Shaw is unashamedly what I suppose you would call a sacramental poet, in that although her poems do not all deal explicitly with Christian themes, they all start with the assumption that God sustains all things; so doing business with the world, with life, means doing business with God. As she says in her introduction,

All my life I have been requesting the same thing – a baptized imagination that has a wide enough faith to see the numinous in the ordinary. Without discarding reason, or analysis, I seek from my Muse, the Holy Spirit, images that will open up reality and pull me in to its center.

This starting point makes all of life, all of nature, a spiritual enterprise; and so we have, in ‘Conch’, these lines:

Know the whole world
a shell, and you the grit
caught in it, being pearled over.

At first glance these lines might seem just a pretty image, a bit whimsical; but I think they also manage to speak about the toughness of life – ‘grit’, the feeling of being ‘caught’, emphasised by the terse assonance of grit/caught/it – as well as the miraculous state of ‘being pearled over’, which brings to my mind a sense of grace that bowls you over.

Lots of dealing with the natural world, then, and lots of the sea; so it shouldn’t be a surprise that I loved this collection, a lot. Some of it made me cry (on the tube, commuting to work, no less). Favourites were ‘Seasleeping: Cape Cod’; ‘Polishing the Petoskey Stone’, ‘Travelling Montana’, ‘Subliminal messages’, ‘Winter chestnut: Five haiku’, ‘Flower head’, ‘Parabolas’, which is a reworking of some of Jesus’ best-known parables. Here is ‘Questions: 1985’ –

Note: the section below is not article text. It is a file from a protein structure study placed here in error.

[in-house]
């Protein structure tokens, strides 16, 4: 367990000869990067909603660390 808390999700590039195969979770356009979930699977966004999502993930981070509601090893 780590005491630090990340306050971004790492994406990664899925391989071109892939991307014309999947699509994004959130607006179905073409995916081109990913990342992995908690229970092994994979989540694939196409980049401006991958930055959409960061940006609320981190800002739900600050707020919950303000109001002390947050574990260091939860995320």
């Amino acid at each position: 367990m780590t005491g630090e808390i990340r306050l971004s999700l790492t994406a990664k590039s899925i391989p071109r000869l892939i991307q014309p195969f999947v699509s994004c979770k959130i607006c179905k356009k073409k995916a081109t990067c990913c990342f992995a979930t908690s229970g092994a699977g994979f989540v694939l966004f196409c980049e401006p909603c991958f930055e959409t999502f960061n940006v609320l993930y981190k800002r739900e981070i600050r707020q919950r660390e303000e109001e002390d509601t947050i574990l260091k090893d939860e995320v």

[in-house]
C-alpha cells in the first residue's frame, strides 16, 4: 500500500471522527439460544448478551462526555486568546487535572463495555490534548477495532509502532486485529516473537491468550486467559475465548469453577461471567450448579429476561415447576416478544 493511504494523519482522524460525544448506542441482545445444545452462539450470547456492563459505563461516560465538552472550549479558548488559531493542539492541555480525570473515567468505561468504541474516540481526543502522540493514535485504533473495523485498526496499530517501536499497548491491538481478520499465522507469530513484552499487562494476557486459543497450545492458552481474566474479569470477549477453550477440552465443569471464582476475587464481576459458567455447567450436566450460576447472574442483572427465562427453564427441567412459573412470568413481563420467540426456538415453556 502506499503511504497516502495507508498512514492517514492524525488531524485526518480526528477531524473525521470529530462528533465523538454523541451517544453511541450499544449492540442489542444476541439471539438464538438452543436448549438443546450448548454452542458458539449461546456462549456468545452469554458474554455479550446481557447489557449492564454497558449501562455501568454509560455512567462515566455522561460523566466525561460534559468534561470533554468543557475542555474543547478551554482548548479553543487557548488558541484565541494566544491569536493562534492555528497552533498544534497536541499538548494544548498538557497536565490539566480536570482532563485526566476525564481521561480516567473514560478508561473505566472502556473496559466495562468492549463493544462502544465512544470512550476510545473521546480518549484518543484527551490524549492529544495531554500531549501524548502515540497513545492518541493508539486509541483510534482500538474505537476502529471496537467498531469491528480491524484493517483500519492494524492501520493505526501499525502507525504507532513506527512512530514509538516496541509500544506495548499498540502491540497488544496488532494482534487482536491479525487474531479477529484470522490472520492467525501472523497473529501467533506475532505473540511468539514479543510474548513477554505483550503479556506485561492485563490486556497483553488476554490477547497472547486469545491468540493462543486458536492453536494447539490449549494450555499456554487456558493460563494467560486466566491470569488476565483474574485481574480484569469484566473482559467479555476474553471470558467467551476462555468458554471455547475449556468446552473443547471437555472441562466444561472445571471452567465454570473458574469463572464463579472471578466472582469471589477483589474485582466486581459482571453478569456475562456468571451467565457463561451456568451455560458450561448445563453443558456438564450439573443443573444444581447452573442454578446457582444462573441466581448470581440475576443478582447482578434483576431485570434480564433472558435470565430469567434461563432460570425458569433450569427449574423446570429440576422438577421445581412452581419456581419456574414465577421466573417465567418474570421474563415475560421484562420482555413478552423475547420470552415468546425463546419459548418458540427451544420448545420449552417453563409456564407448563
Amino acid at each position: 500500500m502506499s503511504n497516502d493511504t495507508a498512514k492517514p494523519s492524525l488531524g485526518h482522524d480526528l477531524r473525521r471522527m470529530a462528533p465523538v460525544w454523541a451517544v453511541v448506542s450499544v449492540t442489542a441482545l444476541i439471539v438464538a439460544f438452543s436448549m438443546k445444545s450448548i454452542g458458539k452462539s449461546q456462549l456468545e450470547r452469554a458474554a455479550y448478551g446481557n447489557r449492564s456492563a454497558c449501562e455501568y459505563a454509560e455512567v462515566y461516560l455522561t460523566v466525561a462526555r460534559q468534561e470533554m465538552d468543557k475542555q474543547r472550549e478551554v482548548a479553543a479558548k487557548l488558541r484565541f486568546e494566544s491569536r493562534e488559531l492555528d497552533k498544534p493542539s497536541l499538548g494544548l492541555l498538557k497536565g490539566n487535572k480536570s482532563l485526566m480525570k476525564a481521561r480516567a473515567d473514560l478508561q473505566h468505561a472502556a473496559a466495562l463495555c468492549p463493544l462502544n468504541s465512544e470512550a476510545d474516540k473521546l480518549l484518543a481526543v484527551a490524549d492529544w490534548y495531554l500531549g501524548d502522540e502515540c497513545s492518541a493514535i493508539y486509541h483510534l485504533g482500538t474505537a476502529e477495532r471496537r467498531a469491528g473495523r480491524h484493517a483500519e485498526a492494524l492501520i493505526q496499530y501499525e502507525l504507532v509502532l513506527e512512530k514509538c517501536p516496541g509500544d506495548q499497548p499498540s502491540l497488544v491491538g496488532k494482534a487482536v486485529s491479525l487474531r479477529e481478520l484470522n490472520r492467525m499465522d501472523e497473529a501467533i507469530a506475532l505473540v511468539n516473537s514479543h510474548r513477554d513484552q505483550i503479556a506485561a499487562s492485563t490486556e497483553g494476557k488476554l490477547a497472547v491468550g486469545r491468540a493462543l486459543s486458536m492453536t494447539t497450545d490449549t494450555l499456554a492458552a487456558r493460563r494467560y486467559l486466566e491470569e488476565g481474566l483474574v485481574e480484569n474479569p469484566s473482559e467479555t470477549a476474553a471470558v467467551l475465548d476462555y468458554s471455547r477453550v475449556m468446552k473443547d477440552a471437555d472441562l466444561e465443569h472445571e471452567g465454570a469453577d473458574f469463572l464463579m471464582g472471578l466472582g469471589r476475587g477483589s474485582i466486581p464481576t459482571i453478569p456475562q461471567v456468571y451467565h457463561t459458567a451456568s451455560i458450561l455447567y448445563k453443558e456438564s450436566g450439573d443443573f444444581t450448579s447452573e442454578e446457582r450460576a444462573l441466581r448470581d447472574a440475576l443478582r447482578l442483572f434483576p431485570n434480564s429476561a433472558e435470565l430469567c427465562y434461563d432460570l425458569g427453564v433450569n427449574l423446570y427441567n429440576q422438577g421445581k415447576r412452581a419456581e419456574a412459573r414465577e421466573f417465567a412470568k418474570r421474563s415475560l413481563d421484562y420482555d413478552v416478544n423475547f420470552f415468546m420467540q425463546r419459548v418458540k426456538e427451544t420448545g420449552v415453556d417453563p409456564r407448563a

Beside me, under the sheet, his shape
is blurred, his breath irregular, racing
or slowing to the stress/release
of dreams. One lung – a wing of air –
has been already clipped. The scans
show the dark shadows on his bones.

His house of cells – blue-printed
by heredity, assembled season
by season, (the grayed wood
shrinking a little at the joins
under the wash of time and storm)
– will it collapse like a barn
settling into its field?
His spirit – iridescent as a pigeon
– will it escape before mine
through a break in the roof,
homing, homing through the sky?

Polishing the Petoskey Stone, Luci Shaw (Regent College Publishing, 2003)


I’ve already cracked on with the first of August’s collections, but here they are:

Luci Shaw, Polishing the Petoskey Stone (Regent College Publishing, 2003)
Alice Major, The Office Tower Tales (University of Alberta Press, 2008)
Tomas Tranströmer, The Deleted World (Enitharmon Press, 2006)
Jamie McKendrick, Crocodiles and Obelisks (Faber and Faber, 2007)

And as I’m behind on my projected fifty-two poets, what with one thing and another, I’ve added in a bonus collection in case I have time to read one more while on holiday:
Harry Smart, Fool’s Pardon (Faber and Faber, 1995)